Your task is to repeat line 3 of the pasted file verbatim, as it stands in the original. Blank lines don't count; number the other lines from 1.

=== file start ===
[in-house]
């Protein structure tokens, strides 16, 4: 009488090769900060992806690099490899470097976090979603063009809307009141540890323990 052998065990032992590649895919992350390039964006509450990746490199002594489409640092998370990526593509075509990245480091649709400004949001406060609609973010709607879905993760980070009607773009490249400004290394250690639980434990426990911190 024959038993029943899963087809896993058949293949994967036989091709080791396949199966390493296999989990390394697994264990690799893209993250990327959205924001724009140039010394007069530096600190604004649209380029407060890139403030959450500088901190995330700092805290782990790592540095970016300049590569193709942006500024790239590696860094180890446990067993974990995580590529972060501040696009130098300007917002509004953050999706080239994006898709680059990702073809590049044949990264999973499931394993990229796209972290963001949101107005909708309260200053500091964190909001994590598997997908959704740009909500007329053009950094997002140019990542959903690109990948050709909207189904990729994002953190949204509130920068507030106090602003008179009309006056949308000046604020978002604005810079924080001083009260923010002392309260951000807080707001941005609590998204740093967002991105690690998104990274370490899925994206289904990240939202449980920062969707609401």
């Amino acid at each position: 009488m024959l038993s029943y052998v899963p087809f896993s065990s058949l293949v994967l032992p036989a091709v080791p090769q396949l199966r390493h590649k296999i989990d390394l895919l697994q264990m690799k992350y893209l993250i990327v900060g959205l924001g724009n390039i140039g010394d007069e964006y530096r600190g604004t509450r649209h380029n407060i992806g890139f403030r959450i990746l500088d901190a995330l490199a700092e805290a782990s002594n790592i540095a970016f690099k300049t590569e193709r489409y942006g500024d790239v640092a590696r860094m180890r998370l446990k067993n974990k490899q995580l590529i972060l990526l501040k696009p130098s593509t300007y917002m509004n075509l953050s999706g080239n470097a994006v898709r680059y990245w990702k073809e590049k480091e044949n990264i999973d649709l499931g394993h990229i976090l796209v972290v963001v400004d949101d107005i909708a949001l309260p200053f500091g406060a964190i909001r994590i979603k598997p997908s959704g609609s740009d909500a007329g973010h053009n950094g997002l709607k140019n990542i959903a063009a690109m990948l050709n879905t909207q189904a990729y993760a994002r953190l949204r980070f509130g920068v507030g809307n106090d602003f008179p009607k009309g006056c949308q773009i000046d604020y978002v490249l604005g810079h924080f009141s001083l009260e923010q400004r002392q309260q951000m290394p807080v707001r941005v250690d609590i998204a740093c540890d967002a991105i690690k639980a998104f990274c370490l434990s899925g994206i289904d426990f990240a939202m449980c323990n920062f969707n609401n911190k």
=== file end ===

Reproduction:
């Amino acid at each position: 009488m024959l038993s029943y052998v899963p087809f896993s065990s058949l293949v994967l032992p036989a091709v080791p090769q396949l199966r390493h590649k296999i989990d390394l895919l697994q264990m690799k992350y893209l993250i990327v900060g959205l924001g724009n390039i140039g010394d007069e964006y530096r600190g604004t509450r649209h380029n407060i992806g890139f403030r959450i990746l500088d901190a995330l490199a700092e805290a782990s002594n790592i540095a970016f690099k300049t590569e193709r489409y942006g500024d790239v640092a590696r860094m180890r998370l446990k067993n974990k490899q995580l590529i972060l990526l501040k696009p130098s593509t300007y917002m509004n075509l953050s999706g080239n470097a994006v898709r680059y990245w990702k073809e590049k480091e044949n990264i999973d649709l499931g394993h990229i976090l796209v972290v963001v400004d949101d107005i909708a949001l309260p200053f500091g406060a964190i909001r994590i979603k598997p997908s959704g609609s740009d909500a007329g973010h053009n950094g997002l709607k140019n990542i959903a063009a690109m990948l050709n879905t909207q189904a990729y993760a994002r953190l949204r980070f509130g920068v507030g809307n106090d602003f008179p009607k009309g006056c949308q773009i000046d604020y978002v490249l604005g810079h924080f009141s001083l009260e923010q400004r002392q309260q951000m290394p807080v707001r941005v250690d609590i998204a740093c540890d967002a991105i690690k639980a998104f990274c370490l434990s899925g994206i289904d426990f990240a939202m449980c323990n920062f969707n609401n911190k």